OPF & IC’s Nicholas Sooy arrives in Crete

The Orthodox Peace Fellowship and In Communion applied to the Holy and Great Council press office for journalist’s credentials for Nicholas Sooy to attend and cover the events of the council. We almost did it as a lark, not really expecting we would be approved. And we were about to leave on a road trip and weren’t sure we had either time or money for a trip to Greece if we were approved.

On the 5th of June, Nicholas and I climbed into my car and headed out of DC on a twelve day, 1750 mile trip to visit various Orthodox ministries to see what Orthodox hospitality and reconciliation ministries looked like at street level–we will publish more on that later!

We arrived back home late on the 13th and the next morning we received  word our application had been approved. OPF & IC was going to Crete! We were a little blown away. By this time, we’d accepted that it was too late. Either the council was not happening or we simply weren’t approved.

Only one of us could go, and Nicholas was our man. He is OPF’s very first summer intern. He also happens to be a terrific writer with a gifted mind who will work with me as an unpaid staff member after the summer when he returns to New York, where he is a doctoral student at Fordham University. (Yes, he can do both things at the same time!)

We scrambled and found a flight leaving in less than twenty-four hours for half the normal price. Hard to say no to that! We also found an airbnb room for about $12 a night right in Chania–when we were looking online, Google told us, helpfully, that “4000 people are looking for rooms in Chania now.” We held our breath, and clicked confirm for both. This morning he emailed me that he arrived safe and sound, but exhausted. It was already mid-afternoon there, and he’d just completed a seventeen hour trip, so I expect he’s sleeping as I type this. Or he’s jet lagged and also typing!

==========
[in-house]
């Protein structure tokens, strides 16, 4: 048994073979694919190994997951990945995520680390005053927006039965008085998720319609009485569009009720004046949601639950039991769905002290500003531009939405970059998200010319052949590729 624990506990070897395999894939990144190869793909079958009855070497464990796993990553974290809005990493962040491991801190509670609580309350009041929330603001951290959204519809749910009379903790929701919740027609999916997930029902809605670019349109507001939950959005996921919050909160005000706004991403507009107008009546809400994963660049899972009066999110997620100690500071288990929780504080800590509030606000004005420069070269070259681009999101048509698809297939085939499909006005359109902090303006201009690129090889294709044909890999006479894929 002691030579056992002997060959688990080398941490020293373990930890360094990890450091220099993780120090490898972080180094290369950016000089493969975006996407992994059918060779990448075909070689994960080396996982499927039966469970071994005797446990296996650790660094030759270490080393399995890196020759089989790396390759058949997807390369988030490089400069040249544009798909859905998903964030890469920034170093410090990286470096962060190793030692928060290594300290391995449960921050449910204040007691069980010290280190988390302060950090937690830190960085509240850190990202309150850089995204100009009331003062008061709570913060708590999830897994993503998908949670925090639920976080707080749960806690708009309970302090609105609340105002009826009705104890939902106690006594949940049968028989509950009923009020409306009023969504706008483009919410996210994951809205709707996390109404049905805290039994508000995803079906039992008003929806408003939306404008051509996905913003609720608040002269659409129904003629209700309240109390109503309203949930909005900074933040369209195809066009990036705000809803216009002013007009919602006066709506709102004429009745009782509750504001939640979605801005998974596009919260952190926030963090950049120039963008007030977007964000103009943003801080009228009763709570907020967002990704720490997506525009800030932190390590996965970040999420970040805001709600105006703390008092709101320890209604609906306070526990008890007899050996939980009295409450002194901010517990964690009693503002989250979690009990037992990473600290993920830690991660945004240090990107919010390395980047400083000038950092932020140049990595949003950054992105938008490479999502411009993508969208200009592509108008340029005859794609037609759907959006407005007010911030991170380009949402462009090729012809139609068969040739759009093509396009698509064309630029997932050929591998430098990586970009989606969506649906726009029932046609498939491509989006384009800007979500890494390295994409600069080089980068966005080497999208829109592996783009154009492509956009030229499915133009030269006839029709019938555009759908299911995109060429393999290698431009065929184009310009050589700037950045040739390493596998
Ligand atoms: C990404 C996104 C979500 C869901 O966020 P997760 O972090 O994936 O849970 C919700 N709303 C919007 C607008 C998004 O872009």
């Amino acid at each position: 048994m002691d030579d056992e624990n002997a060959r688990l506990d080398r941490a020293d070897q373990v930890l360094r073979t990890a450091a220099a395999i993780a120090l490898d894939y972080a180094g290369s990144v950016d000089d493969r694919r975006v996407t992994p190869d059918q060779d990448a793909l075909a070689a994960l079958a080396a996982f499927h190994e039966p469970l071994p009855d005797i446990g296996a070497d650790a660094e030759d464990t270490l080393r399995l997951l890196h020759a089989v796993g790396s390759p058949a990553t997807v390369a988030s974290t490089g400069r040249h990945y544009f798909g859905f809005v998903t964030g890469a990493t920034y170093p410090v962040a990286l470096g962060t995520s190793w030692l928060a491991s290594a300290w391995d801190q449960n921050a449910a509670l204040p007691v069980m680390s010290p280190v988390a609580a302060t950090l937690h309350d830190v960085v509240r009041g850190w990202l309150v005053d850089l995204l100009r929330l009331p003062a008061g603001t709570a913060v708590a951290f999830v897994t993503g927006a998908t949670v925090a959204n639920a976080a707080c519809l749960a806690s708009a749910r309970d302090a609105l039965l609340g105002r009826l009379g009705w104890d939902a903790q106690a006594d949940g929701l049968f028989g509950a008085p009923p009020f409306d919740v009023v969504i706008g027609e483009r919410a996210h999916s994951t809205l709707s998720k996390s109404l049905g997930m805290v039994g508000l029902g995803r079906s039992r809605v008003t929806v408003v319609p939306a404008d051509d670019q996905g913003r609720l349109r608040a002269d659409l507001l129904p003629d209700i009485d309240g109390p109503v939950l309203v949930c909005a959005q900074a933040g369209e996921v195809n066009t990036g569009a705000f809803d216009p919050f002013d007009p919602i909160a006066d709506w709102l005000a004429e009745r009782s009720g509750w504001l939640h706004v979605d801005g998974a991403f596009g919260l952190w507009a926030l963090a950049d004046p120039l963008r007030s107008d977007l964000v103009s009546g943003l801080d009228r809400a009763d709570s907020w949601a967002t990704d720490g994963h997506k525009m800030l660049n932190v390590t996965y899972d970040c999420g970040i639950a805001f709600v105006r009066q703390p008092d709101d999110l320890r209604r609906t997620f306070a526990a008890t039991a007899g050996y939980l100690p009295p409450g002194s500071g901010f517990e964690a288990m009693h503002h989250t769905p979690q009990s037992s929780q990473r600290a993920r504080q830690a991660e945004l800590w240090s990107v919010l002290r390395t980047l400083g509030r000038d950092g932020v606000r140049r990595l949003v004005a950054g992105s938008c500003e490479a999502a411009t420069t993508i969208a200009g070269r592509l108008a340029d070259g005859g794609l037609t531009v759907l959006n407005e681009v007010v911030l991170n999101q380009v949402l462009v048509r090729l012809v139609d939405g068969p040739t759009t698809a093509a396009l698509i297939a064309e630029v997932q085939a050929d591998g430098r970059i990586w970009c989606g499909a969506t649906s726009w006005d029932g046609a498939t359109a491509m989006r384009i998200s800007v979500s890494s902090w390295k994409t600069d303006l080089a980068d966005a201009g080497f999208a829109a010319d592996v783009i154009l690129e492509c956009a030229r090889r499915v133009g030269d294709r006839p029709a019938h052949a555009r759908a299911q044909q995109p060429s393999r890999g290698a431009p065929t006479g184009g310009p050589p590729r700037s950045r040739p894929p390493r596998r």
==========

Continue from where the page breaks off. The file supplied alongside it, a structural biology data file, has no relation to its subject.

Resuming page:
While Nicholas has been orderred to have fun, we are serious about another agenda. Nobody thinks this council is not flawed, and we are no exception. But we believe with all our hearts that it must happen because no council at all is far worse than a flawed council. From our perspective, the real work begins after the council anyway. Whatever bridges are built relationally and administratively on Crete will form a beachhead from which the peacemakers in the Church can begin the slog of taking back unity for our Church.

“Behold how good and pleasant it is for brothers to dwell together in unity” (Ps 133). This ideal isn’t likely to be fulfilled in the next week, but we are praying and expecting it to become reality. In order for that to arrive sooner rather than later, we ask the Holy Spirit to move among our fractious and self-interested Fathers and those among them of brotherly good will. We’re praying for the council to start and to conclude and that perhaps those who have pulled out in advance may even have a change of heart and attend anyway, or at least return to work afterwards.

Our agenda, the real reason Nicholas has gone to Crete, is to make friends and establish realtionships within as many delegations as possible. OPF wants to partner with whomever we can to promote peace and reconciliation within the Church from our small corner office. We already have important contacts with whom Nicholas will meet. We are confident he will be introduced to more.

He will be blogging here starting tomorrow. Please pray first for the council and also for Nicholas.

And if you can, please help us recover the cost of the trip, as reasonable as it is, so that we can keep the presses rolling. Generous friends have already replaced about half the cost in our coffers–we only need a few hundred bucks more. Use our “donate” button or your paypal account and send to [email protected] (both ways go to the same account).

Peace,

Pieter Dykhorst

editor In Communion